Management Department Heads page 3


Perceived Benefits
School organization and practices vary from institution to institution, but all have in common that departments per se have been eliminated. In the instance of Schools with only a few disciplines, or those that have a substantial number of faculty members within a single program, the Director might improvise by appointing a faculty member as a Coordinator, Program Head, Senior Professor or some other such title. These positions are not listed in the institutional table of organization nor is there financial remuneration for discharging the responsibilities that go with the appointment.

Some perceived benefits for an institution to be realized by eliminating Departments and Department Heads might be
By phasing out Department Heads there is a reduction in salary budgets as the additional pay for Department Heads is eliminated.

Without Departments, the number of total faculty can be reduced because faculty and courses for one program can service other programs. This almost always leads to serious reduction of credits in the major required for graduation with a corresponding increase in elective credits. There is almost always an increase in graduate teaching assistants and part-time instructors.

By consolidating all Department budgets into a single School budget there is savings, and also there is more control over how budgets are spent.

By creating a central school office in place of departmental offices, there is consolidation of record keeping and other clerical tasks which reduces the number of support staff.

By eliminating Departments as such, there is greater administrative control in assigning space. Multi-use space can be increased and fixed-space reduced or eliminated. From a managerial point-of-view, this is more efficient, but teachers consider it as being less effective from an educational standpoint.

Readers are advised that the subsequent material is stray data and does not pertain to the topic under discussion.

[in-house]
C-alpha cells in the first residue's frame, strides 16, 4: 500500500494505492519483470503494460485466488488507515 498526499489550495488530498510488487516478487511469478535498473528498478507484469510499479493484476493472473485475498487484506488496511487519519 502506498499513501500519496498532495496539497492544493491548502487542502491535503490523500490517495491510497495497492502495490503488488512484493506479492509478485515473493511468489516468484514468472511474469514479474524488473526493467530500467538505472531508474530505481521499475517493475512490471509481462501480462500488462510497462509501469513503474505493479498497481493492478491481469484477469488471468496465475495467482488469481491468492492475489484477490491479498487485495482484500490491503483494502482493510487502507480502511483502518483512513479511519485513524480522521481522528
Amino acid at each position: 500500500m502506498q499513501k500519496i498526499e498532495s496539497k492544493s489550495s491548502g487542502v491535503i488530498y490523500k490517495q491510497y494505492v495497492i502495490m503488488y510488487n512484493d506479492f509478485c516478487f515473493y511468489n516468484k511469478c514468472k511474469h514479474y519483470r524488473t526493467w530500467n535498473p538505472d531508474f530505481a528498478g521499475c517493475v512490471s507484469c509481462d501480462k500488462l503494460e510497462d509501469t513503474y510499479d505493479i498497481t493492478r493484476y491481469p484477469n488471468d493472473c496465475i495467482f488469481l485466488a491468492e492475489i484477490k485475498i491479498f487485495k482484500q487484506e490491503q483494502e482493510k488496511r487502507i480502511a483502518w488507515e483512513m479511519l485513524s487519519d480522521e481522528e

By eliminating Department Heads it is easier for administration to exercise control over educational as well as operational activities. Without program leadership, it encourages divisiveness among faculty members. A divided rather than a unified faculty insures administrative control over personnel and operational as well as educational matters.

Elimination of Departments and reduction of hours in the major is consistent with university notions of liberal arts education.

Perhaps the strongest consideration for eliminating departments was not financial, but rather to make the managerial operation fluid. For institutions overloaded with administrators, a smooth managerial operation is a high priority. Accountability at universities today more nearly approximates corporate organization with managerial hierarchy than academic organization which traditionally is based on division of responsibilities with checks and balances between managerial and educational functions.


At most state universities, departments have always been under attack, and especially the professional programs as universities favored the liberal arts approach to education
Education within a departmental system was considered too focused, narrow and insulated from other learning experiences.

Department Heads were perceived as being jealous of one another, not able to work cooperatively; they were viewed as empire builders in terms of constantly pressing for fixed-space, budgets, staff and faculty members. Department Heads were believed to be inflexible. It was much easier for a Dean to work with three administrative Directors than with three to six contentious Department Heads representing their programs, faculty and students. (When threatened with loss of faculty lines, budgets or space, Deans exhibit exactly the same traits for which they condemn Department Heads.)

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